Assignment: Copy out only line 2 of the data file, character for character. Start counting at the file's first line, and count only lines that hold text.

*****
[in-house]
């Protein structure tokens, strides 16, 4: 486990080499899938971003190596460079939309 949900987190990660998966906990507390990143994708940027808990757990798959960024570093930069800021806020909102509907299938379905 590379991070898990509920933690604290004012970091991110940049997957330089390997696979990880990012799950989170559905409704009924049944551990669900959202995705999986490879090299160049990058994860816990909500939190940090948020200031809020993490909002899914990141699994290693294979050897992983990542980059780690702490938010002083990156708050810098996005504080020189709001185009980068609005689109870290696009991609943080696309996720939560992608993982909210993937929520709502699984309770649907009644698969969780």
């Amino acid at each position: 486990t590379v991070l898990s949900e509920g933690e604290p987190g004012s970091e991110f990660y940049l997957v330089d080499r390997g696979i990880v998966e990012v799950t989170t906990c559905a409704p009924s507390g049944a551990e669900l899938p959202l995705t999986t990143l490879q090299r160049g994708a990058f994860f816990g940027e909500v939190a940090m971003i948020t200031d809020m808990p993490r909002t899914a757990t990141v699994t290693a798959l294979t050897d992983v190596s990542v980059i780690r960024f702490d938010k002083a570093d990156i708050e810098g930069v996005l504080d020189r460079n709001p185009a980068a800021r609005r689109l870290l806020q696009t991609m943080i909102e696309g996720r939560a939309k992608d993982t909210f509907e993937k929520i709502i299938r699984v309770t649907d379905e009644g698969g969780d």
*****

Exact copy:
């Protein structure tokens, strides 16, 4: 486990080499899938971003190596460079939309 949900987190990660998966906990507390990143994708940027808990757990798959960024570093930069800021806020909102509907299938379905 590379991070898990509920933690604290004012970091991110940049997957330089390997696979990880990012799950989170559905409704009924049944551990669900959202995705999986490879090299160049990058994860816990909500939190940090948020200031809020993490909002899914990141699994290693294979050897992983990542980059780690702490938010002083990156708050810098996005504080020189709001185009980068609005689109870290696009991609943080696309996720939560992608993982909210993937929520709502699984309770649907009644698969969780």